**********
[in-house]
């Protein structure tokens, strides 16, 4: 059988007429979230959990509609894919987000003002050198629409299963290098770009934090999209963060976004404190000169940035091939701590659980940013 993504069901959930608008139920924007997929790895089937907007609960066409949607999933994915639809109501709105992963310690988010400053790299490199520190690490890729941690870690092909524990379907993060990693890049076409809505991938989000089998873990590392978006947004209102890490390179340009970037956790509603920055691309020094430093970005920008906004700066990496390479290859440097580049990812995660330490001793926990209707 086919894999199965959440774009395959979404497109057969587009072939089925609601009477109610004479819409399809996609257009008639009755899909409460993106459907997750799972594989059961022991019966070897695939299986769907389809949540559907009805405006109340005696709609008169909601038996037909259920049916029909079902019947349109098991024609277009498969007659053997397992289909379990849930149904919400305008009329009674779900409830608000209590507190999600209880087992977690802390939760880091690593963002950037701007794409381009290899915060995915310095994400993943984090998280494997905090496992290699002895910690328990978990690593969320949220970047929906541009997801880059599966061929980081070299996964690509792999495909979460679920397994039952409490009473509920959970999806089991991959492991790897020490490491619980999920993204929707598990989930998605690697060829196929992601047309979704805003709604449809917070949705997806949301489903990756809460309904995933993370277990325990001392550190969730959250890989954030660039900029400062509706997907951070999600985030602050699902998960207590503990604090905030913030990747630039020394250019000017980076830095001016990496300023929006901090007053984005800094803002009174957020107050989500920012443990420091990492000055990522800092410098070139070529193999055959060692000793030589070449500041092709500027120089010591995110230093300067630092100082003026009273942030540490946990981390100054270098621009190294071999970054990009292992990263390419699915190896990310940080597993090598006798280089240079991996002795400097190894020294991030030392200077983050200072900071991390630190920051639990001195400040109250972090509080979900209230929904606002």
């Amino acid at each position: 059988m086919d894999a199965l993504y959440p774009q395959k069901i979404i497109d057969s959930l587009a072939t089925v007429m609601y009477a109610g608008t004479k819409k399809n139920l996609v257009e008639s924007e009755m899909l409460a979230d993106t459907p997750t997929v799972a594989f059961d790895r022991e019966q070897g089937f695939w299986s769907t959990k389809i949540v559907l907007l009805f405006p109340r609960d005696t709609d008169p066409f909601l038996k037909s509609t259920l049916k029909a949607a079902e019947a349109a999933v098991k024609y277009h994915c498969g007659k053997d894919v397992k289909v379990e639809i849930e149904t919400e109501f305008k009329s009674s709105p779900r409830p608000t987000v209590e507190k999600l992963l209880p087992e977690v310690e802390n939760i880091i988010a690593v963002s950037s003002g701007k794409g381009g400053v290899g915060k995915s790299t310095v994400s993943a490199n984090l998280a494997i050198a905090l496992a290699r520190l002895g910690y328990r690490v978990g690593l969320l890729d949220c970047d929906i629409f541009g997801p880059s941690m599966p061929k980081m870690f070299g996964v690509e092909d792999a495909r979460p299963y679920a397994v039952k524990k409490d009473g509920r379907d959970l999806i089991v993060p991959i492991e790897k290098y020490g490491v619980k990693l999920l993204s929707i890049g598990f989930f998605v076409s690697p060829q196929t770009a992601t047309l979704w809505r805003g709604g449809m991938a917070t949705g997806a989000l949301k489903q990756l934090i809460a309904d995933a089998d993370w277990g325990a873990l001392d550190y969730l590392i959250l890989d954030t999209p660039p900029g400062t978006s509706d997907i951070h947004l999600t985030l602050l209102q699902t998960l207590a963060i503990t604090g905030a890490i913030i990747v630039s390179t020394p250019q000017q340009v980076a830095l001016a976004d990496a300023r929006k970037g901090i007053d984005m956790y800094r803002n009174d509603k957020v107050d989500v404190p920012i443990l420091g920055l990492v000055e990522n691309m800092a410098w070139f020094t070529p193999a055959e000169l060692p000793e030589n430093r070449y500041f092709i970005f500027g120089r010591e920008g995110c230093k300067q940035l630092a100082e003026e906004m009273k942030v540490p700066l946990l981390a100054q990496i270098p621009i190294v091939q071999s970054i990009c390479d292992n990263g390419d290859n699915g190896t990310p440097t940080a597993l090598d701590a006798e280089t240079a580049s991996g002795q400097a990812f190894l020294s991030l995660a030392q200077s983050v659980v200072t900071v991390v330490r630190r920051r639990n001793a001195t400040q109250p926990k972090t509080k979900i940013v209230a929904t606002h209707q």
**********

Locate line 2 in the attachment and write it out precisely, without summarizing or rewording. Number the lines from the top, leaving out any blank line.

């Protein structure tokens, strides 16, 4: 059988007429979230959990509609894919987000003002050198629409299963290098770009934090999209963060976004404190000169940035091939701590659980940013 993504069901959930608008139920924007997929790895089937907007609960066409949607999933994915639809109501709105992963310690988010400053790299490199520190690490890729941690870690092909524990379907993060990693890049076409809505991938989000089998873990590392978006947004209102890490390179340009970037956790509603920055691309020094430093970005920008906004700066990496390479290859440097580049990812995660330490001793926990209707 086919894999199965959440774009395959979404497109057969587009072939089925609601009477109610004479819409399809996609257009008639009755899909409460993106459907997750799972594989059961022991019966070897695939299986769907389809949540559907009805405006109340005696709609008169909601038996037909259920049916029909079902019947349109098991024609277009498969007659053997397992289909379990849930149904919400305008009329009674779900409830608000209590507190999600209880087992977690802390939760880091690593963002950037701007794409381009290899915060995915310095994400993943984090998280494997905090496992290699002895910690328990978990690593969320949220970047929906541009997801880059599966061929980081070299996964690509792999495909979460679920397994039952409490009473509920959970999806089991991959492991790897020490490491619980999920993204929707598990989930998605690697060829196929992601047309979704805003709604449809917070949705997806949301489903990756809460309904995933993370277990325990001392550190969730959250890989954030660039900029400062509706997907951070999600985030602050699902998960207590503990604090905030913030990747630039020394250019000017980076830095001016990496300023929006901090007053984005800094803002009174957020107050989500920012443990420091990492000055990522800092410098070139070529193999055959060692000793030589070449500041092709500027120089010591995110230093300067630092100082003026009273942030540490946990981390100054270098621009190294071999970054990009292992990263390419699915190896990310940080597993090598006798280089240079991996002795400097190894020294991030030392200077983050200072900071991390630190920051639990001195400040109250972090509080979900209230929904606002």